The Sympathetic Universe: The End of Infinity Part 1

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I’m going to start labeling my short stories set in “The Sympathetic Universe” separately. For installations after the first, I’ll include only the story title, and leave “The Sympathetic Universe” as a category.

A yellow Prius screeched to a halt as Franklin Jones Watson crossed the street back to his apartment from Avengers: Endgame. Frank waved off the driver’s shouted curses. The movie’s approach to time intrigued him. He watched Back to the Future to see if it really was all bullshit, and indeed was appalled by the basic failure to understand even simple principles of cause and effect. Standing behind the desk at his neighborhood’s Best Buy, he fretted. “If Marty McFly disappears because his father never met his mother, how can he do it slowly? Doesn’t a slow change require time? Is there one time that we experience and then another time that governs changes to that timeline? If that’s the case, how can Marty see his history being erased? Wouldn’t his memory be erased along with it?”

Frank watched Terminator, Hot Tub Time Machine, Bill and Ted’s Excellent Adventure, and Looper, and came no closer to a satisfactory understanding. He wondered over a tepid hot pocket in his company break room, “If they cut off his limbs in the past, why is it only at that moment that we’re watching that they vanish? Why would he suddenly be unable to use the brakes in the car because he’s lost his leg? Why wouldn’t he not have been able to start driving the car in the first place, since he by necessity would have always not had the leg?”

Franklin lay in his folding reclining chair and watched through all of the old and new episodes of Dr. Who. “U R all being played,” he wrote on a Dr. Who fan site. “I thought at first Big Media just struggled with time travel, but now I know the truth.  In the modern Season 9, Episode 4 : ‘Before the Flood,’ the writers unambiguously brag about how the show has neither the desire nor the intention to take time travel seriously. This is really far from the first of a long series of offenses, but this one I found especially galling. The Doctor himself takes the time to carefully explain to the audience how what he is doing is a paradox. He points out that when he followed the instructions of a version of himself visiting from the future, he then gave those instructions to himself in the past simply because he remembered having been told them. Where did the instructions come from? Then instead of a satisfactory explanation of how in fact it is possible what the doctor has done, the show doubles down and suggests that the audience should be impressed that the writers have no respect for time travel. I’m starting a petition to boycott this show and all other attempts by Big Media to confuse the public and suppress knowledge of time travel. -FJW”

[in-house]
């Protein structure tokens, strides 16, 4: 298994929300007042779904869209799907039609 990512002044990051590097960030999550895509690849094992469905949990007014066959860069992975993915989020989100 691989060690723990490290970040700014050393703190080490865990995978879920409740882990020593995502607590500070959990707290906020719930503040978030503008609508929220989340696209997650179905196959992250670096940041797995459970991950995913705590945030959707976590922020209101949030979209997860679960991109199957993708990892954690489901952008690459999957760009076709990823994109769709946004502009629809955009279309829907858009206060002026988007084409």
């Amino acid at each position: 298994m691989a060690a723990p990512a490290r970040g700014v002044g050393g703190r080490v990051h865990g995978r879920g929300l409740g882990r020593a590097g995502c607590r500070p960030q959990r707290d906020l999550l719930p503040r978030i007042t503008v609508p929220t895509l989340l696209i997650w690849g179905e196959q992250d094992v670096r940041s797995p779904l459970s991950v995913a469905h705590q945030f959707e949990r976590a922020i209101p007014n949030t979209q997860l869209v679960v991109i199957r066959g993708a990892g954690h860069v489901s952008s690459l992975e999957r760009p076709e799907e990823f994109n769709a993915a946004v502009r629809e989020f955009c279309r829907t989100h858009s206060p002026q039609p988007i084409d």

When a woman said in her OKCupid profile said that she liked to wonder about time travel paradoxes, Franklin meticulously explained to her how time travel has not once been properly represented in films and TV. He had recently rewatched Avengers: Endgame, for example, and realized that despite an initial promising confession that Hollywood and New York TV Establishment had been brainwashing us with lies like Back to The Future, it in fact was no less guilty. “If you believe the horseshit that Steve Rogers did not alter history appreciably when he decided to stick around in the past, what about chaos theory? Watch Jurassic Park. Every individual action we take is affected even if it’s in individually undetectable ways. If Steve Rogers appears and pushes air out of the way to make room for his volume and it moves a particle of dust an inch to the left such that it gets caught in a different air current and ends up in the nose of a passerby, it can cause him to sneeze when he otherwise would not, slowing him down by a full second. Not to draw the whole explanation out, but his interactions in the office will change when he meets everyone a second later, then their lives will be changed so on and so forth. If you say the big events won’t be affected, consider that Gavrilo Princep had given up trying to make the assassination that would begin World War I, and just by coincidence happened to be eating a consolation lunch on the street that Franz Ferdinand’s car was turning onto. Chance events make history.”

Curiously, this woman who supposedly enjoyed intellectual inquiry did not find Frank’s points intriguing and never responded. Frank brooded on humanity’s refusal to think seriously about time travel while waiting at the bus stop. What could we accomplish if this knowledge were not kept from us as a species? If only, Frank thought as he got off the bus, if only I could explore time manipulation myself. As he crossed the street, Frank was hit by a purple Jeep and killed.

In a great black expanse, Frank heard a voice. “THIS IS AN AUTOMATED PROCESS TO RESTORE YOUR MEMORIES.”

Then Frank remembered that his real name was BABBBABBABABAABBBABABBBBABABABBBBBBBABABAABBBABABABABABABABBBAA, and he could experiment with time as much as he damn well pleased.

By Sam Munk

Science fiction and Fantasy author with a focus on philosophical inquiry and character-driven drama.

2 comments

  1. I know I could not bear to watch too many Dr. Who’s but I could try Hot tub time machine. I love time travel movies and have watched most of the one’s you mention. Always problems with the logic.

  2. Love it!
    I think Franklin should, perhaps, look to science fiction books or even actual science for a better understanding of the (im)possibilities of time travel.

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